NOW THAT THE election is over, it's back to ugly reality: Many states suffer from crumbling, poorly funded public services, escalating prison bills that vie with schools for funds and other financial woes.
That's not to mention the 60 million Americans for whom health insurance is a sometime thing; or the welfare system that's not working; or the growing divisions among the races.
But after this season of diversion and unprecedented political garbage from those who would be the political leaders, even the unpleasantness of that sort of reality may be refreshing -- in part at least because it is about real things.
Tuesday's elections, unfortunately, will have lasting consequences that will make all those problems that much tougher. Around the country, this was a multimillion-dollar diversion: a fanning of anger, a play to cynicism, a Gingrichian reversion to Reaganomic fantasies, another lunge at government and criminal justice by autopilot, another torrid California dance with xenophobia.
The paranoid style in American politics is hardly new. But rarely has its tone been so pervasive, and reasoned alternatives so conspicuous by their absence. This was the first election in our history where the in-your-face rhetorical style and attitudes of the talk shows, until recently limited to the darker reaches of our national discourse, dominated so many campaigns, in many cases even campaigns for local office. Marion Barry and Oliver North were a matched set.
The conventional rendering of all this was anger against Washington, but anyone who looks at the stuff on which people voted Tuesday -- a Proposition 13 in South Dakota, supermajority requirements to raise taxes or increase spending in some other states, term limits on state officials in still others -- it's fairly clear NTC that the objects of public wrath are broader than Washington, broader even than "government."
No institution, neither government nor the media, neither the universities nor the churches, is exempt. Nor, again counter to the conventional wisdom, is this a case of liberal against conservative. The real conservatives in this dispute are those who would preserve the accountability of government and those who are elected to run it, to protect the discretion of judges, not lock them all into mechanical requirements that drive good people out and make it harder and harder to set priorities. Real conservatism does not launch a tax-cut bidding war without specifying what spending will be cut as well. One California politician recently declared he would reduce gridlock in Congress by imposing a supermajority requirement to increase taxes. When democracy undoes democracy, what do we call the result?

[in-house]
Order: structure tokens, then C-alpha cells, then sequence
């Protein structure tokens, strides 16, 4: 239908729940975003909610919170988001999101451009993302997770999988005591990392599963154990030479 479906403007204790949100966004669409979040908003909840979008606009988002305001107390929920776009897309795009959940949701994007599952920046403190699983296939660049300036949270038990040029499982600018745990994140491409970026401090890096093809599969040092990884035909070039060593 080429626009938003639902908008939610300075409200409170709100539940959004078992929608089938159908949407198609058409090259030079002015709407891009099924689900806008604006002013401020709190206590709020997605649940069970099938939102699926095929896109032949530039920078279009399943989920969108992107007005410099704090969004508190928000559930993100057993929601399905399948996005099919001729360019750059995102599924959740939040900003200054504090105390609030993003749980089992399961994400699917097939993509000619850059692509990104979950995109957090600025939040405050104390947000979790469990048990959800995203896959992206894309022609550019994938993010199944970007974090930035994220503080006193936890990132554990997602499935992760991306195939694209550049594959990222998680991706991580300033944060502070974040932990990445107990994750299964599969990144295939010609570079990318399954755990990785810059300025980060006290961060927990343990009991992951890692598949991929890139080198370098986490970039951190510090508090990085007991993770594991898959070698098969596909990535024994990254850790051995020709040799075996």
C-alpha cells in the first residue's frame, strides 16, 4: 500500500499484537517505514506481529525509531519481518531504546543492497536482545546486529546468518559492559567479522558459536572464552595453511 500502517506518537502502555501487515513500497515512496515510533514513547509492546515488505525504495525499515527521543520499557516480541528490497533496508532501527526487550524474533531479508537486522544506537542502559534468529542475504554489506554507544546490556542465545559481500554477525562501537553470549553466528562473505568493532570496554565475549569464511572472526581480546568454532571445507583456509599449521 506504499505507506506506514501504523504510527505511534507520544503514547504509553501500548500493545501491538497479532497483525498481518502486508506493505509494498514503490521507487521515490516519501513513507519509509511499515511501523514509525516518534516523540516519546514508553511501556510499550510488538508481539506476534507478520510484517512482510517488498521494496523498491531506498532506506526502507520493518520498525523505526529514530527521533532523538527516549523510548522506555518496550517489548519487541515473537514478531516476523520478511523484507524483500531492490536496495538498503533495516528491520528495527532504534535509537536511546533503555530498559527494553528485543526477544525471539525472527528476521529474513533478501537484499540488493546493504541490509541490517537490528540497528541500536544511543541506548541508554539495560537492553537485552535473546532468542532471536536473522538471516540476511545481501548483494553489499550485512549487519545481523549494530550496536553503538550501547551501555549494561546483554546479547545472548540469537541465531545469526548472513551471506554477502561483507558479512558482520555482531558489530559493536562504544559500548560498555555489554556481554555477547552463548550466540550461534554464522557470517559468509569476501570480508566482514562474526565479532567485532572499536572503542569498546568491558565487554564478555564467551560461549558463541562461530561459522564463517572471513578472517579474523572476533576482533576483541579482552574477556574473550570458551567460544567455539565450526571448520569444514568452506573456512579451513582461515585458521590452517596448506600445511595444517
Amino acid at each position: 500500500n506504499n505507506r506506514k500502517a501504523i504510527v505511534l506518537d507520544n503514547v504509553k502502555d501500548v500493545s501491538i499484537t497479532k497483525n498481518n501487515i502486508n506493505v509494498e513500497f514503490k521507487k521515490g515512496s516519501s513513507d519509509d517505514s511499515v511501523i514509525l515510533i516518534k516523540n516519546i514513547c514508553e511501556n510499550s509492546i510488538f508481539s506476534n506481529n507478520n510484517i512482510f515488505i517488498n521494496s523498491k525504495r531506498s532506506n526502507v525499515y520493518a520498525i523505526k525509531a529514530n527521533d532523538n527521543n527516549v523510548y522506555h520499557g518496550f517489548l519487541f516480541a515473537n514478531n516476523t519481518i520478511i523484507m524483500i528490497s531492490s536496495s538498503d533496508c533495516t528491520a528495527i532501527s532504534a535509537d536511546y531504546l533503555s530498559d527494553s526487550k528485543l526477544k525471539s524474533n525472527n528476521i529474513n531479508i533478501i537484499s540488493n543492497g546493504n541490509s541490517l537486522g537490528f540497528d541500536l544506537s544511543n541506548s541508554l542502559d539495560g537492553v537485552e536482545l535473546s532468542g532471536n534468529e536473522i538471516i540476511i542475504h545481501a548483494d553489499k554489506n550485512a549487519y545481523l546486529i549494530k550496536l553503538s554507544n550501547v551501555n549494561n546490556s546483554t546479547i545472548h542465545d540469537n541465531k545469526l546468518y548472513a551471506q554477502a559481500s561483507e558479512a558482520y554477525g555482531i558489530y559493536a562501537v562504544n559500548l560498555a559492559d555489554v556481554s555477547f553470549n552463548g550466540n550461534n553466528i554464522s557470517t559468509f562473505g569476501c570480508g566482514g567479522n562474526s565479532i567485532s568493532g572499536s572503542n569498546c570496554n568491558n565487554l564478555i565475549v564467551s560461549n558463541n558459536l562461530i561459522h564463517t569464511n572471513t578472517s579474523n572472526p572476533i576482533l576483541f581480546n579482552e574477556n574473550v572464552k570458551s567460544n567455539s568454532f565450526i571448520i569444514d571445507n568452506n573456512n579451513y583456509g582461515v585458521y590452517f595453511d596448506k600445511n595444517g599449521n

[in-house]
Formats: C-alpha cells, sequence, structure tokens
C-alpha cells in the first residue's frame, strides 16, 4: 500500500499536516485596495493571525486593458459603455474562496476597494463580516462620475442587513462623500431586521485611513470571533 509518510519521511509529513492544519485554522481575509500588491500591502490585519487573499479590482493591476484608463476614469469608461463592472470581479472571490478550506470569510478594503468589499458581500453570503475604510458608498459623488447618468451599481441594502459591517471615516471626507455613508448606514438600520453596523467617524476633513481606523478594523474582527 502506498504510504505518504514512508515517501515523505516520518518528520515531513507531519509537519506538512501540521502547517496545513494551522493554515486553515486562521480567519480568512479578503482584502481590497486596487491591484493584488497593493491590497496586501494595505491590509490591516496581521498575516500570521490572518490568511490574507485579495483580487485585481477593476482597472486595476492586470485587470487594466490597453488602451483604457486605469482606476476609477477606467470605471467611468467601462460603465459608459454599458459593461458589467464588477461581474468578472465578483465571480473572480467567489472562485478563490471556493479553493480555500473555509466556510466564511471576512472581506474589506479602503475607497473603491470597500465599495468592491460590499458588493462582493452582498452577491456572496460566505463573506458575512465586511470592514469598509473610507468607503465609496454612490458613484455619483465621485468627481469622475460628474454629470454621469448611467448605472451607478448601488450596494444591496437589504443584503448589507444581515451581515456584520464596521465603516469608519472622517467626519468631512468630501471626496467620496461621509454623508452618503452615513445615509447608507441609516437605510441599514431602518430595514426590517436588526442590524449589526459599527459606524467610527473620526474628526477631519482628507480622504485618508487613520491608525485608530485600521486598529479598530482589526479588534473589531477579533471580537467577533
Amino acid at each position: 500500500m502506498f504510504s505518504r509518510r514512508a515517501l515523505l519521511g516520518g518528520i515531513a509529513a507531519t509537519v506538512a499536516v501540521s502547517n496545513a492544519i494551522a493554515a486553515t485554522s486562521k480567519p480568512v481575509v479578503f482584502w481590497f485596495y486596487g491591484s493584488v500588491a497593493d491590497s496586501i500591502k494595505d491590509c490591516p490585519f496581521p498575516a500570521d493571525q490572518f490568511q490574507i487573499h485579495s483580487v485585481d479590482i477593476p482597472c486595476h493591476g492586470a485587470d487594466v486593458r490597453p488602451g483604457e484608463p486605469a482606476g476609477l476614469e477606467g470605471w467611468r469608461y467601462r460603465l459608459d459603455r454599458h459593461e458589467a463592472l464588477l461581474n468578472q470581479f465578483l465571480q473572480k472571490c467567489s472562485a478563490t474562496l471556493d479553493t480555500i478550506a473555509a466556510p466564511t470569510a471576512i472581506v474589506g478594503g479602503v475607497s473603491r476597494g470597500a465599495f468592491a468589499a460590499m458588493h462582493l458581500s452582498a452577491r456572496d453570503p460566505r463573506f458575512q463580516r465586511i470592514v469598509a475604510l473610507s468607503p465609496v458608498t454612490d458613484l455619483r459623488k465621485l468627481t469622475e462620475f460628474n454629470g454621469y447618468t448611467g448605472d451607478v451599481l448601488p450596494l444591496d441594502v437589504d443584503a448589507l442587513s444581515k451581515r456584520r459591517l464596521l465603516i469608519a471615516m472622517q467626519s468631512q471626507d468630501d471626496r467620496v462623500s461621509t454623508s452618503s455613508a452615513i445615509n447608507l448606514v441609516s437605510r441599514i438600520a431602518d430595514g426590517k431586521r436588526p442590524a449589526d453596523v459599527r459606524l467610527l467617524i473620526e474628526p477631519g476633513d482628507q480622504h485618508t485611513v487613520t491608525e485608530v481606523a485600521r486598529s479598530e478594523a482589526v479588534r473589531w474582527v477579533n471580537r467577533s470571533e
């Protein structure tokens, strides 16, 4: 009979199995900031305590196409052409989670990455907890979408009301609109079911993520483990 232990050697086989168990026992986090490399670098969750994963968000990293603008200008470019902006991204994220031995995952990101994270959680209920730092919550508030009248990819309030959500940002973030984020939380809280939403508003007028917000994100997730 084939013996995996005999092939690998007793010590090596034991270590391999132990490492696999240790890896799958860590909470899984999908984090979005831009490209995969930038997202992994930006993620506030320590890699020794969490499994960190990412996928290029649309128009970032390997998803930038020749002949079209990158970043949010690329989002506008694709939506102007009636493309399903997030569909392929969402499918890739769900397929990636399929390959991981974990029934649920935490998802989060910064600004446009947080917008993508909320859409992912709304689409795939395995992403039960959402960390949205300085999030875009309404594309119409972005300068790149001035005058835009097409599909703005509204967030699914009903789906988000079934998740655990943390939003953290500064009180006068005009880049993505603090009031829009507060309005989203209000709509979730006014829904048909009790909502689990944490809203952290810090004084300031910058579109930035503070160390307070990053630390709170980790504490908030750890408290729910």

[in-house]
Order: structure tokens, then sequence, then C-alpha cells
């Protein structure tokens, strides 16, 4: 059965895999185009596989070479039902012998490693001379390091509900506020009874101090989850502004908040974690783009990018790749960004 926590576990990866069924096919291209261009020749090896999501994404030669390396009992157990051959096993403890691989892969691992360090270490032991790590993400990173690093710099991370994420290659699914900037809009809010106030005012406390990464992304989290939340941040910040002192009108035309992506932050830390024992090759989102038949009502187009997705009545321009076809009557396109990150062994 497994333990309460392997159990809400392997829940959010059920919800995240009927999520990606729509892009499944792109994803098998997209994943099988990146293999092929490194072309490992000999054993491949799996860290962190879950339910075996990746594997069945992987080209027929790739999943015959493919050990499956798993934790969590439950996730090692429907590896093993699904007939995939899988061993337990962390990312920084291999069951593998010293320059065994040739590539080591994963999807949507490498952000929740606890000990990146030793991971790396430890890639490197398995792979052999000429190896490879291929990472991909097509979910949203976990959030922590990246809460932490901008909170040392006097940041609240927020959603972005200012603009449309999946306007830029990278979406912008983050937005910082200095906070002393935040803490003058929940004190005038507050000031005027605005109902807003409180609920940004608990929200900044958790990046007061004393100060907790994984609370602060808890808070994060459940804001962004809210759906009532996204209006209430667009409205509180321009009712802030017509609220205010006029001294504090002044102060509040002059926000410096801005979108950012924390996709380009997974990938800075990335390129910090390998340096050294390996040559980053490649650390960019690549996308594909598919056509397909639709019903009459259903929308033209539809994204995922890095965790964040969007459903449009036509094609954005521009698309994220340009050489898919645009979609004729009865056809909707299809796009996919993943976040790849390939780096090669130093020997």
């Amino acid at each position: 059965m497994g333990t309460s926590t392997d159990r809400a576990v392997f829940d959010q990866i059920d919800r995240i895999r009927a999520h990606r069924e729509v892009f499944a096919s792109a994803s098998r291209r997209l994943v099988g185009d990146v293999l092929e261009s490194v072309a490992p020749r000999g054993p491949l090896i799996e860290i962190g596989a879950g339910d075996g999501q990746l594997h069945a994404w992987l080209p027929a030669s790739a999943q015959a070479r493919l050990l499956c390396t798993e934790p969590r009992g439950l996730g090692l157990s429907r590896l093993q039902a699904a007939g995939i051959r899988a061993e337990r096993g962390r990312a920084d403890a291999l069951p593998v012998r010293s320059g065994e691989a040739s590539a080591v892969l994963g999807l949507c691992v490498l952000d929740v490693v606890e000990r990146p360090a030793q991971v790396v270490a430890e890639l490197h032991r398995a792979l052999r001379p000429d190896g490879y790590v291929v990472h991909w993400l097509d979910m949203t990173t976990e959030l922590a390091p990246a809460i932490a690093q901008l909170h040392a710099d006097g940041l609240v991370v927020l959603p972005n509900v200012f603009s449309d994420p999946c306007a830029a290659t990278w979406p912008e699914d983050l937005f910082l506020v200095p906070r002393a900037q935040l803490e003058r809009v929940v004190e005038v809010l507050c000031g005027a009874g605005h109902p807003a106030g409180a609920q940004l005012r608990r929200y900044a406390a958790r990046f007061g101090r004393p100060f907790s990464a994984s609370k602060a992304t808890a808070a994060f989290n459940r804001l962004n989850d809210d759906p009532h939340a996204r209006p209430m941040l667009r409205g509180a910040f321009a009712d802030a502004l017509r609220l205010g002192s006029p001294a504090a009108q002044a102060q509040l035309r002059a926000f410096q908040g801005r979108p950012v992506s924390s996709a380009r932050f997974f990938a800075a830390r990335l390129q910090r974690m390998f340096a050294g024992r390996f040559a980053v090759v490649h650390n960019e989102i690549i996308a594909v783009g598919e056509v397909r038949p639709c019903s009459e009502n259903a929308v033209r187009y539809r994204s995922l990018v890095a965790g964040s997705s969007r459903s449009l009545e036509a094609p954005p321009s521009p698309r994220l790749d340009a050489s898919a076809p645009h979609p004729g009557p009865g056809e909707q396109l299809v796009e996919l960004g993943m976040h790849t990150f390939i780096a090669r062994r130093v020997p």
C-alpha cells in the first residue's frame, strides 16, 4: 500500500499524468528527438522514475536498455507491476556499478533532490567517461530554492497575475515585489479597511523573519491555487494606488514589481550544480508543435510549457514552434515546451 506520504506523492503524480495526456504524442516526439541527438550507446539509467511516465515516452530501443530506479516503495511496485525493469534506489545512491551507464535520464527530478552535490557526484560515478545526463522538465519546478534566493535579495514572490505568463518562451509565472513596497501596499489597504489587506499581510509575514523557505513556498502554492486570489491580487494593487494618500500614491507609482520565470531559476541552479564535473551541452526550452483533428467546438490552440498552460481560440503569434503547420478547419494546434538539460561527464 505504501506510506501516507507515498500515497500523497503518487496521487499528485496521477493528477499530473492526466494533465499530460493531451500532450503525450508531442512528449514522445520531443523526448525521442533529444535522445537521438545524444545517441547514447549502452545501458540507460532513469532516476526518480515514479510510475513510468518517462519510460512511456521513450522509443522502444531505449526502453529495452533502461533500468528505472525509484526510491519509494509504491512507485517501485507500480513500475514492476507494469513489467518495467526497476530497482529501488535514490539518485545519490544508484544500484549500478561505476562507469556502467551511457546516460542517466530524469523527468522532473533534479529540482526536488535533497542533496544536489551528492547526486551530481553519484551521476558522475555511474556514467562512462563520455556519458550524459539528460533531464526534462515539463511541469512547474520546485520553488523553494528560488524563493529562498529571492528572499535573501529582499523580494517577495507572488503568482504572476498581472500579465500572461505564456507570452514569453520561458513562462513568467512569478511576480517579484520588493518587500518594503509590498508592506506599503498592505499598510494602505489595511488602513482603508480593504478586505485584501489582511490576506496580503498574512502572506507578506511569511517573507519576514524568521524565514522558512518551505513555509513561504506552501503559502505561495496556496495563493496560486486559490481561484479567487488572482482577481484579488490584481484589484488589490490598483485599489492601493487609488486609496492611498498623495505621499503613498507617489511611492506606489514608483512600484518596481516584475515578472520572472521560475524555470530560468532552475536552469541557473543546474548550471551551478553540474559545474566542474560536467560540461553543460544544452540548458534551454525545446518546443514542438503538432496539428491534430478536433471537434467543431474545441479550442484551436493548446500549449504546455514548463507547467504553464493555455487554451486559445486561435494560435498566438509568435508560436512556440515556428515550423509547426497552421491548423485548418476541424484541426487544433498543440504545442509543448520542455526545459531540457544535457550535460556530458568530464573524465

Saddest of all, for the past few months hardly anyone has talked about the future, or about children, or about the nation's potential. In California, the only children who were part of headline politics were the 300,000 that the governor and the sponsors of Proposition 187 want to throw out of school. What of the other 5.2 million children in California's neglected public schools; what of the playgrounds that we -- and they -- could once take for granted, the swimming pools, the libraries?
Until a decade ago, even Republicans in this state could be assumed to be strong supporters of the public schools. But the )) Republican Party seems now to be the voucher party, the party that will support school construction only if it's matched against prison construction. One of the candidates who ran for California state superintendent of schools ended up running as a crime-fighter.
Elections are supposed to be debates about issues, and, wherever possible, to suggest some resolution of those issues. But this election has made the resolution of our problems harder. It has fostered more evasion and political irresponsibility. Who will vote with the greatest enthusiasm for still tougher penalties, lower taxes, and that great illusion -- the balanced-budget amendment?
At the state level, yesterday's California election took another $3 billion-plus and locked it away with those three-time losers, thereby making the state's fiscal crisis that much harder to solve, and assuring that there will be fewer places in the state's colleges, and that the tuition will be higher and the quality lower. More long prison sentences are the only clear mandate our leaders have been left with.
Increasingly we are living with a Gresham's law of political information, where prejudice, rumor, slogan and innuendo drive out balance, reflection and reason, and where complexity and qualification are themselves suspect.
In the talk-show world, those things are celebrated as great triumphs of democratic communication: On the radio, they say, the people learn things the establishment doesn't want them to know. But serious public issues can't be resolved through the exchange of misinformation, simple solutions and mechanical fixes. The world's history is full of unhappy societies that have tried and dismally failed.
Peter Schrag wrote this for the McClatchy News Service.